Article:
No socialist interested in South Asia and the British Empire should be without this myth-busting book.
Meticulously researched and argued, Mukherjee focuses upon the Bengal famines of the 1940s and puts the blame for the millions of deaths upon three interrelated factors — British rule and the way India was dragged unwillingly into the Second World War; insistence upon free market economics, even in a crisis; and, crucially, the local elite who put their own interests far ahead of the starving.
The war, which loomed over India after Britain’s fortress of Singapore was easily lost to Japanese advance in 1942, is Mukherjee’s overarching theme. Calcutta, the capital of the state of Bengal in east India, and the industrial powerhouse of the country as a whole, became Britain’s new frontline.
In addition to being a crucial military port through which millions of allied soldiers passed, the city produced everything from armaments, to iron and steel, to textiles — all vital to the war effort. Massive profits were being made and the state of Bengal itself was a grain basket, with well irrigated land capable of growing rice in abundance, and able to feed both troops and an army of workers.
What should have marked Bengal out for prosperity would instead, in time of war crisis, mark its doom. As the Japanese marched their way through Burma, laying waste to the mighty Empire as they went, they utilised all that the British and Burmese left behind, from huge grain stores to small boats and bullock carts.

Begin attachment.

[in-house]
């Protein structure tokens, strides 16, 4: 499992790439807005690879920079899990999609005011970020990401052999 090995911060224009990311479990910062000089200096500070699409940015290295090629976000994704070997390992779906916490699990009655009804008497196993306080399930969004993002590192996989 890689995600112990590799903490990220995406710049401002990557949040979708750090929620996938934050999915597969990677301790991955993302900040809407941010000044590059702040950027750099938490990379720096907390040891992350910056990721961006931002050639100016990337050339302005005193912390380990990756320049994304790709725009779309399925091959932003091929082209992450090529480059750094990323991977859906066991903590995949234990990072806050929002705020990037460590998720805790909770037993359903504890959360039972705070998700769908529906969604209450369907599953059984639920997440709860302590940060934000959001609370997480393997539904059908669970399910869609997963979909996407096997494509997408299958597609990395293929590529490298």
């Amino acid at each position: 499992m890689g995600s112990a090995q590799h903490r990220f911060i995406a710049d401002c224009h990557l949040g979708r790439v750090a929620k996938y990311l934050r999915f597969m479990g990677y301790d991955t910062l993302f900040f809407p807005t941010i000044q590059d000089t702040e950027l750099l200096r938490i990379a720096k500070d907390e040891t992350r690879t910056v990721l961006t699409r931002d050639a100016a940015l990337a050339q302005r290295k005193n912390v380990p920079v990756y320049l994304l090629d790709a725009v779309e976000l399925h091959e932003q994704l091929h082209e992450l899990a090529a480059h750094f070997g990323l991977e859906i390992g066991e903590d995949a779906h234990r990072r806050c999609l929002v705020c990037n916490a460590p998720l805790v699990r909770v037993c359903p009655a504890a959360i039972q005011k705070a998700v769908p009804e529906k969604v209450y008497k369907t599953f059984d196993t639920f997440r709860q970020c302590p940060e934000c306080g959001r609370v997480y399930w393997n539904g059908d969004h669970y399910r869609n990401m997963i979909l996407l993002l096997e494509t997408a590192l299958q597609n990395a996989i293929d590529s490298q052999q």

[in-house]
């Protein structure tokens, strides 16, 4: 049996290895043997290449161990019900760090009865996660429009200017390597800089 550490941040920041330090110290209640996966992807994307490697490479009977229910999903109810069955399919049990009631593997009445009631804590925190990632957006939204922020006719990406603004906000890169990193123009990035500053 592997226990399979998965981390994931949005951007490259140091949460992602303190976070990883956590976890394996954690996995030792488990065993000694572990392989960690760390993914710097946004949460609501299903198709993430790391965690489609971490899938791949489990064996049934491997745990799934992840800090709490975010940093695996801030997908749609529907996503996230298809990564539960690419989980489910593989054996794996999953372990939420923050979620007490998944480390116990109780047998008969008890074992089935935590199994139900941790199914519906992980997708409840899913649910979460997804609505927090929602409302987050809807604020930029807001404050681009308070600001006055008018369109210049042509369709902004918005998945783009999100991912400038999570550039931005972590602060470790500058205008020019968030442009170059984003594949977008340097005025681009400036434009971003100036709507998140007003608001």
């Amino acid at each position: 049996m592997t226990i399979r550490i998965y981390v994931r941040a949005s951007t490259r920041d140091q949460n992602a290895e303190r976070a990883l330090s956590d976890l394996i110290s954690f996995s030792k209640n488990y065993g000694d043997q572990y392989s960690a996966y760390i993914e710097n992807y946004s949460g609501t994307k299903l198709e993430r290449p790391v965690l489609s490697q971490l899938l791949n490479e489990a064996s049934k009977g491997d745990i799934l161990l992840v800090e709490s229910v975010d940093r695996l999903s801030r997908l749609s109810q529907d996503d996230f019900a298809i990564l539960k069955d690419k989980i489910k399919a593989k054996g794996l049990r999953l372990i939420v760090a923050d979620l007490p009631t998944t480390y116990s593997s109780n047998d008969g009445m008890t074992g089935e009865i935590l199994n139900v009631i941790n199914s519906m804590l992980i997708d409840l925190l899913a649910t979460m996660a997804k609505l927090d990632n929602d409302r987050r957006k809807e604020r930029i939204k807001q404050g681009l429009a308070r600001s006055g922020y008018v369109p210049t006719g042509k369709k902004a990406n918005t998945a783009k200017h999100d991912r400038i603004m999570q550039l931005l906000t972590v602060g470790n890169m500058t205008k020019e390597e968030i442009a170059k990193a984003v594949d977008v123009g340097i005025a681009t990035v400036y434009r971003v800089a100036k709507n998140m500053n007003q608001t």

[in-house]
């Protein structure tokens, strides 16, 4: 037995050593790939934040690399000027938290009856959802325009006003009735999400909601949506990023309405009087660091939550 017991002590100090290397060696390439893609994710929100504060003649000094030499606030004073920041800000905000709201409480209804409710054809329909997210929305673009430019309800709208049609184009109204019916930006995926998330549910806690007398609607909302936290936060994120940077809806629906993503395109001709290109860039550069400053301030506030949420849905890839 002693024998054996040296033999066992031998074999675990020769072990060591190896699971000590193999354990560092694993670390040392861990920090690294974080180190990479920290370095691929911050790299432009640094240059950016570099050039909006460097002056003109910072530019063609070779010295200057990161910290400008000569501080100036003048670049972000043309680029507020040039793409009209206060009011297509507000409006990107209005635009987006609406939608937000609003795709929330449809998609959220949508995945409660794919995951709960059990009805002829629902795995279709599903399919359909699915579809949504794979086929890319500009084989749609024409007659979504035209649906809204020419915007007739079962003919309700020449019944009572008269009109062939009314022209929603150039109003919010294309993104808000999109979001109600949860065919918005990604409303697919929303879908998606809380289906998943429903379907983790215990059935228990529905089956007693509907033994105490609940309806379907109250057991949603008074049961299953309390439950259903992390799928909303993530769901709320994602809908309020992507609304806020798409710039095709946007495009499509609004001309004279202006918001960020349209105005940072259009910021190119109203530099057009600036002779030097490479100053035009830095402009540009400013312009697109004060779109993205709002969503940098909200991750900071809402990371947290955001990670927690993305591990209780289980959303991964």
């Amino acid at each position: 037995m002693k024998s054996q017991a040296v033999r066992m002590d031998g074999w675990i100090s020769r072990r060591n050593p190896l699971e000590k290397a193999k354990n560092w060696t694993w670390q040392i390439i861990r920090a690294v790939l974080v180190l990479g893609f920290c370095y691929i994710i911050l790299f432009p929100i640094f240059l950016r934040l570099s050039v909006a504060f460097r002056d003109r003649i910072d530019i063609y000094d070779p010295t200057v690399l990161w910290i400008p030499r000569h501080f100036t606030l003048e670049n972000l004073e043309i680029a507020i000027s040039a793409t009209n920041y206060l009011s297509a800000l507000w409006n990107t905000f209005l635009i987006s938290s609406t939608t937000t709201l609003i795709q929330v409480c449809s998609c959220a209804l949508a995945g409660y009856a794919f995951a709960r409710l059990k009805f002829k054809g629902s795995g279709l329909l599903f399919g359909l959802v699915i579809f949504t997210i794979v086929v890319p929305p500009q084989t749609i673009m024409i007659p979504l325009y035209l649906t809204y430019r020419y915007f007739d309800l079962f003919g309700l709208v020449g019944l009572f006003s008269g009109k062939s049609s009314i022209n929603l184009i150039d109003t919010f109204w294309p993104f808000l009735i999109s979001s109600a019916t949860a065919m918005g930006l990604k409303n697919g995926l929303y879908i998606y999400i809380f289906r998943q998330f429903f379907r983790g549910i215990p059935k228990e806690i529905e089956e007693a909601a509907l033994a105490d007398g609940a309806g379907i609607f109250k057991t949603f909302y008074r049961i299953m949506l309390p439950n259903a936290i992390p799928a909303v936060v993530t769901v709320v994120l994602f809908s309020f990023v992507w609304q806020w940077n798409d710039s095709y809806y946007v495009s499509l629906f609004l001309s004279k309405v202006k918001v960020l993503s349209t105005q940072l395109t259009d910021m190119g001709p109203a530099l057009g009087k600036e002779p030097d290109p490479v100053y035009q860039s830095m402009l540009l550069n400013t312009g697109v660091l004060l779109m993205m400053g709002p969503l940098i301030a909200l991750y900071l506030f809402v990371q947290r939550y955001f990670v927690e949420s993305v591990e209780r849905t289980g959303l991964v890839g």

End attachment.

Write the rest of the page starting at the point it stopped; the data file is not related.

Determined that this would not happen in India, Winston Churchill and the British authorities in Bengal ordered a scorched earth policy. Throughout the countryside, patrols destroyed basic infrastructure, requisitioned boats and carts to move grain stores to the towns and cities, and drove millions of poor people off the land.
The British policy effectively drove millions of poor peasants from the land into Calcutta or into the more rural hinterlands, and in turn ended the cultivation of crops in huge swathes of the state.
Rice prices rocketed so fast that Indian grain merchants decided to hoard rather than sell, and soon the disposed millions who had already lost their incomes also lost whatever could be sold to pay for food. The workings of the market would eventually lead to stabilisation, Churchill insisted.
It didn’t. By the time the government moved to fix prices the market was so out of control that it proved impossible. Millions now faced certain starvation.
Rebellion against starvation was difficult but not impossible Mukherjee argues. Some took up arms and raided grain stores. The British, fearing anarchy, played the divide and rule card.
The Viceroy began handing over control of the key parts of the state machine to representatives of the Muslim League — despite it never having won a majority in the state — in the hope that the opposition could be separated into Hindu and Muslim constituencies.
Unsurprisingly, Hindu grain merchants who had their stores requisitioned felt they had been religiously targeted and started to organise defence squads based on ethnicity. Soon the situation spiralled into the most appalling communal violence.
Within a few months a new famine was being reported. The devastation this time would be even worse, and the hateful logic of Muslim-Hindu hatred once unleashed could not be put back in its box. The price this time would be not only starvation. It was slaughter.